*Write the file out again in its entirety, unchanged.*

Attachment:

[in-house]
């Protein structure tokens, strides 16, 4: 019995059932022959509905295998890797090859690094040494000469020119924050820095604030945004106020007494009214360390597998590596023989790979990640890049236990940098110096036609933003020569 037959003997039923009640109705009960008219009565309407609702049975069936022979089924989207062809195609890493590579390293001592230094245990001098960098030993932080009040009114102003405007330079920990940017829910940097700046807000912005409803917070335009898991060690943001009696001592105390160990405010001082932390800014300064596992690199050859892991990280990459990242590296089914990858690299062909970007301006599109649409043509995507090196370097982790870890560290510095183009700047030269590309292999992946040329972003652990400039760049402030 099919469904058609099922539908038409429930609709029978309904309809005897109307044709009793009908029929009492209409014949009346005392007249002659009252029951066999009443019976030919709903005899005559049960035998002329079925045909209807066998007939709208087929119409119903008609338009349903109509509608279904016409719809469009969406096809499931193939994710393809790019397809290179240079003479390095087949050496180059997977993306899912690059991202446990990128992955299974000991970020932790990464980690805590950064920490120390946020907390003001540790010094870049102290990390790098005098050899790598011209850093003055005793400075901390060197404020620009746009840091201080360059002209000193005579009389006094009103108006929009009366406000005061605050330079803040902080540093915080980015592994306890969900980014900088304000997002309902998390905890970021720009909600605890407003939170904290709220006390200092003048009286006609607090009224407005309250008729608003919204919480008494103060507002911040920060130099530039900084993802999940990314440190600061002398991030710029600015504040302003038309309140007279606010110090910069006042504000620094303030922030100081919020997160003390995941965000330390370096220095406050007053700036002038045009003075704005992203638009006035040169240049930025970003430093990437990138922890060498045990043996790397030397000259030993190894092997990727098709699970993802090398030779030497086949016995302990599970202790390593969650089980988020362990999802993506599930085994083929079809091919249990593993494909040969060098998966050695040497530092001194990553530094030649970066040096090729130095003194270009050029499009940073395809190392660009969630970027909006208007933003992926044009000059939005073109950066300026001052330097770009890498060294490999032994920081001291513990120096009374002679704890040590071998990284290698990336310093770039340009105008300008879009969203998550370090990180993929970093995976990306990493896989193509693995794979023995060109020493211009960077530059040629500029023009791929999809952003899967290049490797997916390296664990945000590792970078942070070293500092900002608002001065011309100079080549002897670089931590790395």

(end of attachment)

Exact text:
[in-house]
């Protein structure tokens, strides 16, 4: 019995059932022959509905295998890797090859690094040494000469020119924050820095604030945004106020007494009214360390597998590596023989790979990640890049236990940098110096036609933003020569 037959003997039923009640109705009960008219009565309407609702049975069936022979089924989207062809195609890493590579390293001592230094245990001098960098030993932080009040009114102003405007330079920990940017829910940097700046807000912005409803917070335009898991060690943001009696001592105390160990405010001082932390800014300064596992690199050859892991990280990459990242590296089914990858690299062909970007301006599109649409043509995507090196370097982790870890560290510095183009700047030269590309292999992946040329972003652990400039760049402030 099919469904058609099922539908038409429930609709029978309904309809005897109307044709009793009908029929009492209409014949009346005392007249002659009252029951066999009443019976030919709903005899005559049960035998002329079925045909209807066998007939709208087929119409119903008609338009349903109509509608279904016409719809469009969406096809499931193939994710393809790019397809290179240079003479390095087949050496180059997977993306899912690059991202446990990128992955299974000991970020932790990464980690805590950064920490120390946020907390003001540790010094870049102290990390790098005098050899790598011209850093003055005793400075901390060197404020620009746009840091201080360059002209000193005579009389006094009103108006929009009366406000005061605050330079803040902080540093915080980015592994306890969900980014900088304000997002309902998390905890970021720009909600605890407003939170904290709220006390200092003048009286006609607090009224407005309250008729608003919204919480008494103060507002911040920060130099530039900084993802999940990314440190600061002398991030710029600015504040302003038309309140007279606010110090910069006042504000620094303030922030100081919020997160003390995941965000330390370096220095406050007053700036002038045009003075704005992203638009006035040169240049930025970003430093990437990138922890060498045990043996790397030397000259030993190894092997990727098709699970993802090398030779030497086949016995302990599970202790390593969650089980988020362990999802993506599930085994083929079809091919249990593993494909040969060098998966050695040497530092001194990553530094030649970066040096090729130095003194270009050029499009940073395809190392660009969630970027909006208007933003992926044009000059939005073109950066300026001052330097770009890498060294490999032994920081001291513990120096009374002679704890040590071998990284290698990336310093770039340009105008300008879009969203998550370090990180993929970093995976990306990493896989193509693995794979023995060109020493211009960077530059040629500029023009791929999809952003899967290049490797997916390296664990945000590792970078942070070293500092900002608002001065011309100079080549002897670089931590790395």